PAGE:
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CONCEPTUAL JAZZ: Preparing for the Upcoming School Year

By Frank Caruso

While discussing a topic for this issue Mike Jeffers suggested I share some ideas that will aid in making this a productive year of progress for jazz students. I decided to categorize topics which will accommodate different levels of playing ability. It is important to realize that jazz players at all levels never leave the category of practitioners. If you hear jazz players who sound exactly the same as they did 10 years ago they don’t fit into the category of practitioners, as jazz is a creative music.

Here are a few lists.


  1. Master a 12 bar blues pattern in 3 keys. (like C,F & Bb) There are several publications that can guide you through this. My book on improvisation starts with learning how to improvise on a 12 bar Blues. This is a great staring point since “one scale fits all”. A “Blues Scale” is designed to allow you to navigate over basic “Blues” changes using the “Blues Scale” of the key you are in. This is very helpful in ridding you of any fears of improvising and puts you in touch with your “intuitive voice” which is where a big part of the Jazz language lives.

  2. Start to learn how to become proficient at playing iim7- V7-Imaj7 changes. There are several publications which have examples and explanations of this basic principle of Jazz harmony. Start keys you are familiar with. My book at has a very easy explanation of this aspect.

  3. Begin to think of chord changes as “Incomplete Scales”.

  4. Always work on improving your sound. This is a given.

  5. Begin to recognize a “good time feel” and begin to establish playing in a rhythmically consistent “pocket” or “groove”. Ask your jazz instructors for listening suggestions


  1. Master playing a 12 bar Blues in as many keys as possible. For intermediate students 5 or 6 keys should do.

  2. Work on “Bird Blues”. (Blues for Alice) is a perfect choice.

  3. Begin to master all your major and minor scales in all 12 keys. For minor keys master Dorian scales first. Your instructor should be able to assist you with these.

  4. Work on becoming a good sight reader. I found that drum books are best for learning to read rhythms. My favorite is a book by Louis Bellson and Gil Brienes titled “MODERN READING TEXT FOR DRUMMERS” I like it because it takes a student through a chronological series which really helps in learning to subdivide measures.

  5. Master “Rhythm Changes” at as fast a tempo as you can execute them. Bb is a good starting key for those.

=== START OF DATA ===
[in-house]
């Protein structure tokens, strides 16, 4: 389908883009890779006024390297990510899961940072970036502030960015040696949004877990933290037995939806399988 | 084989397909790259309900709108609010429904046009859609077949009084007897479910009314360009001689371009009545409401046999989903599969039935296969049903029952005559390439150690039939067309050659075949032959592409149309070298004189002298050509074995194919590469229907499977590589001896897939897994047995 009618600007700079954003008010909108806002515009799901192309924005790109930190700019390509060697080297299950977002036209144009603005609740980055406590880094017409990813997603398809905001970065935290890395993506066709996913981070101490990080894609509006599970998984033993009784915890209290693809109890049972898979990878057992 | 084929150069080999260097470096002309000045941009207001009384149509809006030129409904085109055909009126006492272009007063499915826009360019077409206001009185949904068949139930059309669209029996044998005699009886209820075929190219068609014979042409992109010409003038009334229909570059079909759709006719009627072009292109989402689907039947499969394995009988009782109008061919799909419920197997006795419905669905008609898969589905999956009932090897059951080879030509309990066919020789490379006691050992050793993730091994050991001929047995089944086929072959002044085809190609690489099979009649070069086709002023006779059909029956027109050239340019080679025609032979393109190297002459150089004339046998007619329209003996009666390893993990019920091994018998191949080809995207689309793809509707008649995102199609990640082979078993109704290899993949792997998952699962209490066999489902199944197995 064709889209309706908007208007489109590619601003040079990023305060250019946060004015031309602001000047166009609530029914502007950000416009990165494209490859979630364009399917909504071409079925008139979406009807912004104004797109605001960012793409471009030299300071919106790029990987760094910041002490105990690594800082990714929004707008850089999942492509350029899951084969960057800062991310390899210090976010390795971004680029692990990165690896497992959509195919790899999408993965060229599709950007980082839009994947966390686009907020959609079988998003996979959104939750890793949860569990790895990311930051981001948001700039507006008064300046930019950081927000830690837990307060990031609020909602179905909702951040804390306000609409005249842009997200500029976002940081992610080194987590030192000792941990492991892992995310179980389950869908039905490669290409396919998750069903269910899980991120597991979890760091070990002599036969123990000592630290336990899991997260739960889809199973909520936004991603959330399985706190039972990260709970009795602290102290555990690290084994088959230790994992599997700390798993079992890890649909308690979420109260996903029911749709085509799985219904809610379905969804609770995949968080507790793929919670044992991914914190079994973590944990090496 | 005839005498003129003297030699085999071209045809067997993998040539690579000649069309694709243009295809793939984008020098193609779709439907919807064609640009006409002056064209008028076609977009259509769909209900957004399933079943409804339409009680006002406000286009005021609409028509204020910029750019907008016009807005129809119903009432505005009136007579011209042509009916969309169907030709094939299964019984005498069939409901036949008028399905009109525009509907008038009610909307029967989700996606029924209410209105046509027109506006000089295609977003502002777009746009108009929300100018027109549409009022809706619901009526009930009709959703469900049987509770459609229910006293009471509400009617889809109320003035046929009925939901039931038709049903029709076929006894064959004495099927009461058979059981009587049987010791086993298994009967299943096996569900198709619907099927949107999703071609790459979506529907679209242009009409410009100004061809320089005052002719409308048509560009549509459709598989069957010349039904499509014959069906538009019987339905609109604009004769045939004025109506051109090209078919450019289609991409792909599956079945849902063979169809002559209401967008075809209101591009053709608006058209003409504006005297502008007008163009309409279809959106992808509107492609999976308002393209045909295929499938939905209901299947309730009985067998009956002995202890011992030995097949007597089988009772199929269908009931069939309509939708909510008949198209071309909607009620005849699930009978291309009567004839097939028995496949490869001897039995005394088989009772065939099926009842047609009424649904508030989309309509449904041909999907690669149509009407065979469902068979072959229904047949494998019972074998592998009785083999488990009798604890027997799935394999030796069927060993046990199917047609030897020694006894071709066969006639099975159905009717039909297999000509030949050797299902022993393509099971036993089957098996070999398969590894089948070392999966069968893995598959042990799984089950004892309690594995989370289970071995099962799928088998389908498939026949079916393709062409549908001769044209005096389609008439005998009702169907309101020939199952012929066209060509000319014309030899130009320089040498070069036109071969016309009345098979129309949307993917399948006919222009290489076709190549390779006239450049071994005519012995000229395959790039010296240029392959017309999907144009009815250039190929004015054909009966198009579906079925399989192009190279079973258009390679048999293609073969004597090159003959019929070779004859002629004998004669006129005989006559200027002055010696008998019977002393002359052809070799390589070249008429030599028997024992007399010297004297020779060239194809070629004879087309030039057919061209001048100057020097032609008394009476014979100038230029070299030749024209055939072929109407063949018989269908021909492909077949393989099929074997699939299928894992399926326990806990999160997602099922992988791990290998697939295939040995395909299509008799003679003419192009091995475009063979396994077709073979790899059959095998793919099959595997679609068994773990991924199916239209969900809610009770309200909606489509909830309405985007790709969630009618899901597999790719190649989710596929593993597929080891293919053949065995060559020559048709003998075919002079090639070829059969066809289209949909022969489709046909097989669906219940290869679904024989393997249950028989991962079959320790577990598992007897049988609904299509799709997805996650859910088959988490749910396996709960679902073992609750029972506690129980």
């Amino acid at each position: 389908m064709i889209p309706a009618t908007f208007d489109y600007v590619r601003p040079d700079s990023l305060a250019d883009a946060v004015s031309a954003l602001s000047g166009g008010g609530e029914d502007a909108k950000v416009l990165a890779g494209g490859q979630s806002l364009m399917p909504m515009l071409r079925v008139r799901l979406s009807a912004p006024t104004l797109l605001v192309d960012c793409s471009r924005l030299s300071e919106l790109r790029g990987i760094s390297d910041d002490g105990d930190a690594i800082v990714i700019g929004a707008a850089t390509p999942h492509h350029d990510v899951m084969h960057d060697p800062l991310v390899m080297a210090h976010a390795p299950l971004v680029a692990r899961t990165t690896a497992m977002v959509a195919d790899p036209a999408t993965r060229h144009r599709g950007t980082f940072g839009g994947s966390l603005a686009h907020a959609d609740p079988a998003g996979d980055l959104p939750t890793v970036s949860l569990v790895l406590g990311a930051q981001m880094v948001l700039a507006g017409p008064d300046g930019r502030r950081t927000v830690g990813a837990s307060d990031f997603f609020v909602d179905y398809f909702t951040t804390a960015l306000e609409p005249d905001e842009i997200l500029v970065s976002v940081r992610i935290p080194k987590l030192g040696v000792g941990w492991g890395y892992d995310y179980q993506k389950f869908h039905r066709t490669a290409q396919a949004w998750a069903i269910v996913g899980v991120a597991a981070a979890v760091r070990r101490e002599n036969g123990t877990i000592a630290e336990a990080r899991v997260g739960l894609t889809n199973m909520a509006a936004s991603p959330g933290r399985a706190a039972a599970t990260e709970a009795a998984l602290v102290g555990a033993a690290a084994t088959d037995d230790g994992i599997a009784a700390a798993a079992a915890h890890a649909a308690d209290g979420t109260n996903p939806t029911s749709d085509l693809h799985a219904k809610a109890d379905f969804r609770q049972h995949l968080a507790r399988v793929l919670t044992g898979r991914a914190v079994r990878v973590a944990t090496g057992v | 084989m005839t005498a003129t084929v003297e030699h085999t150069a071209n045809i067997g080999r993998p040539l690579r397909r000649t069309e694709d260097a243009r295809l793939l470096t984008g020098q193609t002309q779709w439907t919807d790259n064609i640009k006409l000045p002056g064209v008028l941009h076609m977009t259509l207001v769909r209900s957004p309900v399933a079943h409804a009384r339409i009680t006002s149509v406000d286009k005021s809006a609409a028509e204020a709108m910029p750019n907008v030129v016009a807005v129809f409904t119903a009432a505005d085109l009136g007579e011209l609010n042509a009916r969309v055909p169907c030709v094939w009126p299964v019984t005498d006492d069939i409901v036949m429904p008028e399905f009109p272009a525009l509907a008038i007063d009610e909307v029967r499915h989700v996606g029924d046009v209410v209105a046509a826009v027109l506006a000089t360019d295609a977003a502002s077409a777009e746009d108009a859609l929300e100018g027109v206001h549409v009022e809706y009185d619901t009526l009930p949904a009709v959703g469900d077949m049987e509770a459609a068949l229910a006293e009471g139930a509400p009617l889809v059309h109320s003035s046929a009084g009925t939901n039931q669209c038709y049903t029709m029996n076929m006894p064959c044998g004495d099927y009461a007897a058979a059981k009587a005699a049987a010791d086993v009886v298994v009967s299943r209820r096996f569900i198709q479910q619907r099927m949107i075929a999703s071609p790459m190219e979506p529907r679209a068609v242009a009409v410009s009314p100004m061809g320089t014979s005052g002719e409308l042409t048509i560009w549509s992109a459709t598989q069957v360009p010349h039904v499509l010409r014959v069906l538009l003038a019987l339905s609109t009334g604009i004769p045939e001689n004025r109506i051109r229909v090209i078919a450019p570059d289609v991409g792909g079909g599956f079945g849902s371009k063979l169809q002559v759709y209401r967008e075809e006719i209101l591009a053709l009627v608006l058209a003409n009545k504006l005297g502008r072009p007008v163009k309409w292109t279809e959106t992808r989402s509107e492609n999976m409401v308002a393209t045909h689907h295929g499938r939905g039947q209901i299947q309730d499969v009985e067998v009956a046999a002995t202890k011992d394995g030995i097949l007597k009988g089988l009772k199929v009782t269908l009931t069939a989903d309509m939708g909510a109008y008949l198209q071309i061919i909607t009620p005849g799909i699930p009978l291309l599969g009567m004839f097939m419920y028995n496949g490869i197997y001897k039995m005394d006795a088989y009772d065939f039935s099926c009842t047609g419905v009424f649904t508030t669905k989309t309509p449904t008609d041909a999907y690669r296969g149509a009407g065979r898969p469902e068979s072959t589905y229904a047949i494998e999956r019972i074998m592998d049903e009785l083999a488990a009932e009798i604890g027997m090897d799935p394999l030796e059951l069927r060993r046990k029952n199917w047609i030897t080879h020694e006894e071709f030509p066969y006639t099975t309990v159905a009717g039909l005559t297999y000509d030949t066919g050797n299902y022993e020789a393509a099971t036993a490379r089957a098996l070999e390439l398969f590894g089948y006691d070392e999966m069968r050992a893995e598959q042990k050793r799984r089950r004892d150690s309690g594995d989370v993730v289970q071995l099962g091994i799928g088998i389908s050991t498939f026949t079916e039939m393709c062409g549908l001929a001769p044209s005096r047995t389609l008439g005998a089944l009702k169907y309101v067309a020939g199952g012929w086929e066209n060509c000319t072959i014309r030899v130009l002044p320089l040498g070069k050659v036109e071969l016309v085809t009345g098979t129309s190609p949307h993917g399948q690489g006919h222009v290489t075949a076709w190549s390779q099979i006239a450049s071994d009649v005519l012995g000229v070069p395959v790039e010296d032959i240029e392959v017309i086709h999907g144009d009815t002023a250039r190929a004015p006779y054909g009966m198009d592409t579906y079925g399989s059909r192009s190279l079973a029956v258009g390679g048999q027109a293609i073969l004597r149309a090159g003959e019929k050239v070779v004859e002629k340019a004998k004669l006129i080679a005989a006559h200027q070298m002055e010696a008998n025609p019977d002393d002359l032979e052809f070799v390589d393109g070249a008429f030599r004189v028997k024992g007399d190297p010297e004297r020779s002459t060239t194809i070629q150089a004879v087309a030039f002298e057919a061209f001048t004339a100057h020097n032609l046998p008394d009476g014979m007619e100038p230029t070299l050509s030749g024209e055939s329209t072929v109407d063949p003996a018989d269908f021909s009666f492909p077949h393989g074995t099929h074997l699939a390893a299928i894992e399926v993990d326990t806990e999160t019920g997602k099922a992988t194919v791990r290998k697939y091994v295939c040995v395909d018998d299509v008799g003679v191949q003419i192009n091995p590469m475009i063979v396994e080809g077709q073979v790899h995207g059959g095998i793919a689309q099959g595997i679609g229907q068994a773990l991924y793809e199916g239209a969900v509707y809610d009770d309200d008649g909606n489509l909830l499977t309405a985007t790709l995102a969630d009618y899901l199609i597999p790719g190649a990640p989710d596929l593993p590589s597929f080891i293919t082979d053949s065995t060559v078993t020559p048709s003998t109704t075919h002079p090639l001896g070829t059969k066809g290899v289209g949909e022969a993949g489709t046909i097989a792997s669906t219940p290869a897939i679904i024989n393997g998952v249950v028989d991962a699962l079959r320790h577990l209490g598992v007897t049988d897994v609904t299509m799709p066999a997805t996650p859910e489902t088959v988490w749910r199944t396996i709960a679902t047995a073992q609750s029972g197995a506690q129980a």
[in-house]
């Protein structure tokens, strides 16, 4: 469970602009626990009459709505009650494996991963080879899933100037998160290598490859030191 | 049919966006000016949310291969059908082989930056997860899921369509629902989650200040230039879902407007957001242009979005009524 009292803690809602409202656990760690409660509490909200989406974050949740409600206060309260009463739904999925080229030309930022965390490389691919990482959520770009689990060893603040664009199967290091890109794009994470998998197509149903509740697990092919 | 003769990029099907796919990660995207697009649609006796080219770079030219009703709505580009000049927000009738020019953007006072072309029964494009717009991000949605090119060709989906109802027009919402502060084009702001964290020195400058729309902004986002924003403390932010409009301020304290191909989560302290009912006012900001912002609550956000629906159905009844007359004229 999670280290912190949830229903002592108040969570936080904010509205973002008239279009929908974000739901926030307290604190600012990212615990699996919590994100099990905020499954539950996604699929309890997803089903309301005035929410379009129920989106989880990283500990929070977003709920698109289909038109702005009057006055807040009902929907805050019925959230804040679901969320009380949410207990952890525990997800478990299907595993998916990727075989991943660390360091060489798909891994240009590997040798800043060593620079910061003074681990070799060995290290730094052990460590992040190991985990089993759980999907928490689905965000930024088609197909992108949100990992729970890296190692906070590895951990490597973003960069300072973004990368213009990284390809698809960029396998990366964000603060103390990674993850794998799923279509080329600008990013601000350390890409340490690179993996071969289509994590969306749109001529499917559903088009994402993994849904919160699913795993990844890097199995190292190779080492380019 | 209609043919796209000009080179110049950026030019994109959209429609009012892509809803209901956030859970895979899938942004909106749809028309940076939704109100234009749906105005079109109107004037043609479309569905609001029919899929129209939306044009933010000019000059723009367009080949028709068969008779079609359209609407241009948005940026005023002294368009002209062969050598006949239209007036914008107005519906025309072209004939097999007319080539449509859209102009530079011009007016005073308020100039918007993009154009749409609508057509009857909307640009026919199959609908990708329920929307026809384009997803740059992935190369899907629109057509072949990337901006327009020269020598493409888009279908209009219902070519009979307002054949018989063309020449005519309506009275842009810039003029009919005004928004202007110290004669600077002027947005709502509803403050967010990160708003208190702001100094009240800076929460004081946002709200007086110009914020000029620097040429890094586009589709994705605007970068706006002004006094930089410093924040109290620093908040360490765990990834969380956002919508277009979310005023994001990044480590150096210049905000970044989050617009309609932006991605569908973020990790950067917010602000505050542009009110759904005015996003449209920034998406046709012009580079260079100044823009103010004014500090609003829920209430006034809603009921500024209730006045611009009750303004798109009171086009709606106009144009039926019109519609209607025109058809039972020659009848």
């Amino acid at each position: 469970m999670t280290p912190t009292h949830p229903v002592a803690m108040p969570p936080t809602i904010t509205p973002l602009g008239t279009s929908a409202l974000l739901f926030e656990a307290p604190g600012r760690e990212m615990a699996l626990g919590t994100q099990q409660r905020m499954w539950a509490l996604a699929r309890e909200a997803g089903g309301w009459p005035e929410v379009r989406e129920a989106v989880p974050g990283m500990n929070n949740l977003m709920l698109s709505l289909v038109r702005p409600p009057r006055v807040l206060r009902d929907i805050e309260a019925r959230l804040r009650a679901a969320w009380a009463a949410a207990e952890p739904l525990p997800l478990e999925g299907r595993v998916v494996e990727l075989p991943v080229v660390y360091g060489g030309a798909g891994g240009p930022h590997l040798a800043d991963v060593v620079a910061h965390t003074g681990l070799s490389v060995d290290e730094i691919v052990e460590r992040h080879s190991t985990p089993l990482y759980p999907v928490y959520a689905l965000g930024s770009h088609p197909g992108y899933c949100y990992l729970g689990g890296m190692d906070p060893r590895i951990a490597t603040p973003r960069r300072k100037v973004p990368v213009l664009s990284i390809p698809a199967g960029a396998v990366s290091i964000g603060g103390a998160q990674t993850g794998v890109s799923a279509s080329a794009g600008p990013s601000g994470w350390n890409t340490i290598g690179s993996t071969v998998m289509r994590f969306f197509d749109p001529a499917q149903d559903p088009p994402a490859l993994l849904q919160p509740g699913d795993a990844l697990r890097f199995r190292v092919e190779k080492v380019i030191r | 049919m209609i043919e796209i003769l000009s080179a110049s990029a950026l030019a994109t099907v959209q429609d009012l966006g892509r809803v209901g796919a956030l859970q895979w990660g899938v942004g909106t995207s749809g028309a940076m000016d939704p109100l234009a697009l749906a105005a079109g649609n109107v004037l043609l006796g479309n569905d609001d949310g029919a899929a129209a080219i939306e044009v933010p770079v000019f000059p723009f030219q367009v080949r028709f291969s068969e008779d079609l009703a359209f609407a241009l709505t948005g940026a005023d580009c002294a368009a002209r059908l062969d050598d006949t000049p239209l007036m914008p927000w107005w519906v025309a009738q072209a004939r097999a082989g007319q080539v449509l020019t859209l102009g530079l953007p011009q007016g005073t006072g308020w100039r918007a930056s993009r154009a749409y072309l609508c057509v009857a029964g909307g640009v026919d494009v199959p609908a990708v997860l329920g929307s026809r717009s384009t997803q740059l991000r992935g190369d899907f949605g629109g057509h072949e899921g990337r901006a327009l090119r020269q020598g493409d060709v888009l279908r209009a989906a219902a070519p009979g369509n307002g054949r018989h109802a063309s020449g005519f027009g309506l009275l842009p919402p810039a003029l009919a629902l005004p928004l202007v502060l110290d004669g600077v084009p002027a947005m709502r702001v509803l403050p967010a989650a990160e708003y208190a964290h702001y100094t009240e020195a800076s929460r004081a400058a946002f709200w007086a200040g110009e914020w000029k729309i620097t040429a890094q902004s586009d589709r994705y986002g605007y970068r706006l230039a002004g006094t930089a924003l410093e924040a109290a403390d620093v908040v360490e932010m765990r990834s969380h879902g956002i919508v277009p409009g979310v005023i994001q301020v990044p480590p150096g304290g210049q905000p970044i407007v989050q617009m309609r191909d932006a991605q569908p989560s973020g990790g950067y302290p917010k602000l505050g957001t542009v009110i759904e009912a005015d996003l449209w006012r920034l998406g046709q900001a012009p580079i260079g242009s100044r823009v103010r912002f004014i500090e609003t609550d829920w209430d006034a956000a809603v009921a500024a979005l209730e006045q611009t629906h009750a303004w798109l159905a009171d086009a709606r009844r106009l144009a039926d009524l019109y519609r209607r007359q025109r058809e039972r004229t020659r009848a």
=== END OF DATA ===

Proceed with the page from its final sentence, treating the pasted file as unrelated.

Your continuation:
6. Study Latin rhythms as much as possible. Great book for this is “THE SALSA GUIDEBOOK” by Rebecca Mauleon. Comprehensive treatise on the different polyrhythmic devices used in Latin music.

  7. Learn how to play in tune and work on the overall sound of your instrument

  8. Ask your instructor for a list of Standards you should be learning.


1) Learn the various scales that can be used over certain types of changes. (Lydian, Whole/Half, Half/Whole diminished, Altered scales (7th mode of ascending melodic minor), pentatonic scales, tetrachord improv, Lydian Dominant, Tri-Tone scales, etc. Begin to experiment on incorporating them into your solos. Scott Reeves and Masaya Yamaguchi have excellent books on these types of scales.

2) Learn how to execute ideas in a “perfect rhythmic setting”. Listen to drummers like Roy Haynes and Steve Gadd. There are others. In my mind they stand out.

3) Ask your instructor about “tritone” substitutions and a chromatic approach to harmony.

4) Begin to master tunes like Giant Steps and 26-2 by Coltrane and tunes like Humpty Dumpty and Spain by Chick Corea.

5) Always strive for a great sound. It is highly recommended that you sound great on whatever instrument you play. (Watch a video “An Evening with Eddie Gomez” on YouTube) he deals with this subject very well.

6) Learn to read and play in “odd time signatures. A great book for this type of study is “ODD TIME READING TEXT FOR DRUMMERS” by Louis Bellson and Gil Brienes. A very sensible chronological system on learning to subdivide odd time measures. Clap the exercises before you start to apply pitches to them.

These a just a few suggestions to begin to prepare you for what’s coming up in the next few weeks. Please remember these are broken down into categories.

Take each item and devote a specific amount of your available practice time to each individually to avoid feeling like you’re running fast and standing still.

If you have any questions feel free to contact me at


About Frank Caruso

Frank Caruso is currently serving on the Jazz Studies Faculty at Elmhurst College. His book on improvisation is available at which can be used by all instrumentalists. Frank also teaches at a private studio (The Music Suite) in Naperville and can be reached at



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